When in Rome…, as they say. Every culture has its own code of conduct and so has Germany. Being in every day contact with Germans quickly reveals simple rituals, manners towards others and their attitude on the environment.
Some of these habits may appear strange and odd at first glance but German habits are much closer to British or even American customs than any other nation. The following list includes some of the most common German habits.
Shaking hands - The typical form of greeting in Germany and Germans love doing it. No matter if one is leaving or arriving, shaking hands with family, friends or business contacts, it is regarded as sign of honour and respect as well as welcoming. Direct eye contact and not crossing another’s arm or hand when greeting someone in a group are two important norms worth following.
Hours of rest - Taken quite seriously in Germany, they are usually on weekdays from 1pm till 3pm and from 10pm till 7am. Sunday is a traditionally day of rest and in residential areas it is prohibited to disturb others through noisy activities such as mowing the lawns, listening to loud music or labouring. Sunday is a family day, when Germans drive to the countryside to enjoy their weekends, a day for sports activities as well as to meet friends, read or do any housework.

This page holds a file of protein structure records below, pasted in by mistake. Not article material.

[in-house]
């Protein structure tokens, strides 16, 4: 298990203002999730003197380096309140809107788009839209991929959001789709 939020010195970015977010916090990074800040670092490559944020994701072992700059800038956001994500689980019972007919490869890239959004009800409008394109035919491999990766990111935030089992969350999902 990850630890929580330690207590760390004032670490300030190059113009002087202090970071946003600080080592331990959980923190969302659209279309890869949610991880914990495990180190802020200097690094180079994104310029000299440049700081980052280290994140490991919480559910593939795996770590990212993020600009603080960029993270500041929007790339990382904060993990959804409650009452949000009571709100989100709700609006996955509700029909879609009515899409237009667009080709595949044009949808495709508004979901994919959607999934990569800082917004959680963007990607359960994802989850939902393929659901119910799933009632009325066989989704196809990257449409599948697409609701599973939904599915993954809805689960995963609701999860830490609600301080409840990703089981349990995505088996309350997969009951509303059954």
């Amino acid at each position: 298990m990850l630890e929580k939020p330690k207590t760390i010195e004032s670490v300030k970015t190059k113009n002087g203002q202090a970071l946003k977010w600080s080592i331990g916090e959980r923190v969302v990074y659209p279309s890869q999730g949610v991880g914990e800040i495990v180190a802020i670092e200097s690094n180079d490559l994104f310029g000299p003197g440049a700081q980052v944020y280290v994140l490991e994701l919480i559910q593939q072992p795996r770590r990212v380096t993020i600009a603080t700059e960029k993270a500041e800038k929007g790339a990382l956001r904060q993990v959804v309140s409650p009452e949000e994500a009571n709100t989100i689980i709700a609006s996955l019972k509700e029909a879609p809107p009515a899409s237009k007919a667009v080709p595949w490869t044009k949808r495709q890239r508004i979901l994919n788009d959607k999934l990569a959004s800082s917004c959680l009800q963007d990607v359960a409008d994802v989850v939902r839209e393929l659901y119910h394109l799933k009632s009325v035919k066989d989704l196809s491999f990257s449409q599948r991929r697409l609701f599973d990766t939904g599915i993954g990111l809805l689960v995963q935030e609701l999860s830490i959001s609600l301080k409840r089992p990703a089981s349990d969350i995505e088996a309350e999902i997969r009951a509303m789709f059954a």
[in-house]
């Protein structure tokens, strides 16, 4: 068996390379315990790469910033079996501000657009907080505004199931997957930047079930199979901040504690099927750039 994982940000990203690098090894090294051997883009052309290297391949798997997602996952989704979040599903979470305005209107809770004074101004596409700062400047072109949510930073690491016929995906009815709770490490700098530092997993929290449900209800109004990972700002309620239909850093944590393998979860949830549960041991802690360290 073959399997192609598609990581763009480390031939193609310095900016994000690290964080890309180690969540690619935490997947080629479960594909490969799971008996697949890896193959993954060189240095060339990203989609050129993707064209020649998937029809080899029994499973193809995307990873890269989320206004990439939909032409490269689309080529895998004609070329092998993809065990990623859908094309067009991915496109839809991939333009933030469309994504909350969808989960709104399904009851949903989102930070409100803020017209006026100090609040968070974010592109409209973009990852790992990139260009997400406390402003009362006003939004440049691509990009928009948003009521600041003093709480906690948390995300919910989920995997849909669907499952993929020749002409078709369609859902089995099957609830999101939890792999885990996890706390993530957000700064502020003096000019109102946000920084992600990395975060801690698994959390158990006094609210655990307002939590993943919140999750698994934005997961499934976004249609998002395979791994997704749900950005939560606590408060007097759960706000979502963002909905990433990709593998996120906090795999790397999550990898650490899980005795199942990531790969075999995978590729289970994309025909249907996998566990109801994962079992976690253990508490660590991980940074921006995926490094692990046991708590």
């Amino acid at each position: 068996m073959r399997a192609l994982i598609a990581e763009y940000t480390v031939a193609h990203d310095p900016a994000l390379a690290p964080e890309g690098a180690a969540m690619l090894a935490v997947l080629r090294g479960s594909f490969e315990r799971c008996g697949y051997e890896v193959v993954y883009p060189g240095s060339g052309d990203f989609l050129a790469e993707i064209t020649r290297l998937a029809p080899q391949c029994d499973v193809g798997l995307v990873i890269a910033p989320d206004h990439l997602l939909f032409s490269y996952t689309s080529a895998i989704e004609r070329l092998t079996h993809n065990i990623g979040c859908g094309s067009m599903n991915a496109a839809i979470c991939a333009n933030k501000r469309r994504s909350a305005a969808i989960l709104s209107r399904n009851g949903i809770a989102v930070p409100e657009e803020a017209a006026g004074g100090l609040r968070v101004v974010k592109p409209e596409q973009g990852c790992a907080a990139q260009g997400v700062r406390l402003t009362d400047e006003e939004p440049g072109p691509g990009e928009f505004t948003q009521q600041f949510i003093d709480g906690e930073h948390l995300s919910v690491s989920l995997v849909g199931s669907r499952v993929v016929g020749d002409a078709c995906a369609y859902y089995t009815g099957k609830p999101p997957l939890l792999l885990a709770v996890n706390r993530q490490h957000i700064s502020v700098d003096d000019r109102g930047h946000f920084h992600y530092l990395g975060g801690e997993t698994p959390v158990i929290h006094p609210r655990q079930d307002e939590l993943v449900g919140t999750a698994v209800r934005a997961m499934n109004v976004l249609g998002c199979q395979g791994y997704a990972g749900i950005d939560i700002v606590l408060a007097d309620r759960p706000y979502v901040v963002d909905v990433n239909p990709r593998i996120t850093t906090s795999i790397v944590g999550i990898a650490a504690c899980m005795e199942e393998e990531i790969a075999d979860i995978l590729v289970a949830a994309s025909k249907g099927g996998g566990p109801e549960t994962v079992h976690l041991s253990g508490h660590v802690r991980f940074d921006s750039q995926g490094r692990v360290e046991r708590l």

Punctuality - One of the Germans’ most recognizable characteristic traits. If Germans fix a time they are serious about it and try to be on time. Great stress is put on punctuality and virtues like reliability and good organisational skills are often associated with it. However, some may notice two quirks; in some circles there is a phenomenon known as the academic quarter of an hour, theoretically allowing highly frustrating unpunctuality. Another is at functions where many invitees appear far too early whilst presenters at business functions often wait for the stragglers.
My car - My love, my castle, my life; the faster, the fancier, the better. The Germans are obsessed by cars and crazy about them, SUVs are the most important symbol of status and personality. And driving someone else’s car is one of the highest honours that can be conferred.
The weather - Many people talk about it to start a conversation, so do Germans. But instead of changing the topic they can stick to it and the weather is one of their favourite topics. As soon as they find out that the weather reveals a non forecasted surprise, they start complaining and chat long and hard throughout the day. And no matter if it is cold, wet or warm or even hot, it never seems right and it always leaves a niche for arguments and discussions.